Why would anyone go to school if they didn’t have to? If given the choice between optional summer school and three free months to do whatever they choose, most kids would pick the latter. I joined the students and staff of the Truman Learning Center on their trip to Engler Park, just one of the weekly adventures scheduled this summer, to figure out what results they are getting from summer school classes.
As the classes walk the green trails through the park, one boy warns another of the poison ivy at the end of his outstretched arm. Kids clumsily follow another, guided by their teacher. They finally reach the playground, where the kids are released, the smiles widening and the giggles increasing.
When the kids were all seated under the pavilion, they were instructed to place a piece of paper over a leaf and color on the paper to reveal the pattern of the leaf. They each chose a different size of leaf and used different colors to create the design. I walked around to look at the kids’ work, when I started speaking to a little boy named Lane. His favorite activity that they do in summer school is “Crafting!” he said as he scribbled on his paper. He also said that he loved the field trips. “We went to the library last week!” he told me excitedly. When I asked him his favorite thing that they’ve learned this summer, he replied with a quick “The rain experiment!” This was a popular answer among every child I spoke to. “One of the things we are learning about is weather,” said Mrs. Stobart, “and the rain activity was a favorite,”.
The experiment consists of filling cups half full of water, topping them with shaving cream, and putting drops of food coloring on top. At the end of the experiment, the drops of food coloring travel through the shaving cream and mix with the water, because of the varying densities of the substances. This demonstrates how water falls from the clouds in our atmosphere. “The kids had a lot of fun with it!” said Mrs. Stobart.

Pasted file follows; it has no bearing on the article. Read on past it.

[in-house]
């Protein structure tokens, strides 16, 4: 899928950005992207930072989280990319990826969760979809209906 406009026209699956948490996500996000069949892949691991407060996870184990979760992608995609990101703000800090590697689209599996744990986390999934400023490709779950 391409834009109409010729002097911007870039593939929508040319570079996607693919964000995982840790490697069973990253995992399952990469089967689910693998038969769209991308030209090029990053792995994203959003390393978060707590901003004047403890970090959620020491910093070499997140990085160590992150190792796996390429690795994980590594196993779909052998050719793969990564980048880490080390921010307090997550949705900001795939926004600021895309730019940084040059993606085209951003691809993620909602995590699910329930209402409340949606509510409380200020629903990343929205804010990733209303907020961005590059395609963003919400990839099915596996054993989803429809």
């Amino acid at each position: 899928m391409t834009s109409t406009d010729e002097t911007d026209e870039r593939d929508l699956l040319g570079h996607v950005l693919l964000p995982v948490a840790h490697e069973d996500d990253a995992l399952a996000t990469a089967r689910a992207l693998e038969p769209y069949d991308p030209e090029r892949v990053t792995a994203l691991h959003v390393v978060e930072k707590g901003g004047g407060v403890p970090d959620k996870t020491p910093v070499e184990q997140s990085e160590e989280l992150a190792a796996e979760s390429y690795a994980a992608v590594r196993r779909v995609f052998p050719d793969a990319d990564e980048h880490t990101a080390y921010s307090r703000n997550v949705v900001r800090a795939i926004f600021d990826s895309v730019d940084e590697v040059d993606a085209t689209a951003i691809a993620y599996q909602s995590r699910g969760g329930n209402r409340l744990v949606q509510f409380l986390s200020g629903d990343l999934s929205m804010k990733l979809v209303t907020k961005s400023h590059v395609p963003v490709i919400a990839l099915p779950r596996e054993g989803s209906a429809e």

I then spoke to the teachers to figure out what summer school really does in improving the way the kids at Truman actually learn. First I spoke to Mrs. Berry, and asked her how summer school is beneficial. “When these kids start a new school,” she said, “it can be scary. Coming to school in the summer gets them used to the building and makes them feel more comfortable and safe.” To her, it is all about making the children feel more at peace in their environment.
When I asked Mrs. Stobart the same question, she replied with, “I think it’s important because of all of the activities we do that we wouldn’t usually do in the school year. We take more trips, it is less strict, and we get to do more than in a regular school day.” Her view was interesting, and a perspective that the kids agreed with. When I asked what their favorite thing to do at summer school was, one student said, “when we get to go outside and go on trips.” The students notice the difference, and they soak it all in. I spoke with a girl named Camille, who said, “I love making new friends here.” When I asked her what she was learning, she said, “To love and care.”
If summer school affects the children at Truman this much, it can affect so many around the world on the same way. Why would anyone go to school if they didn’t have to? For the lessons, the experience, and most importantly to the kids, to have fun!
Summer school for Farmington runs through Friday.
Chloe Crouch is a sophomore at Farmington High School and participates in the school's summer photojournalism course.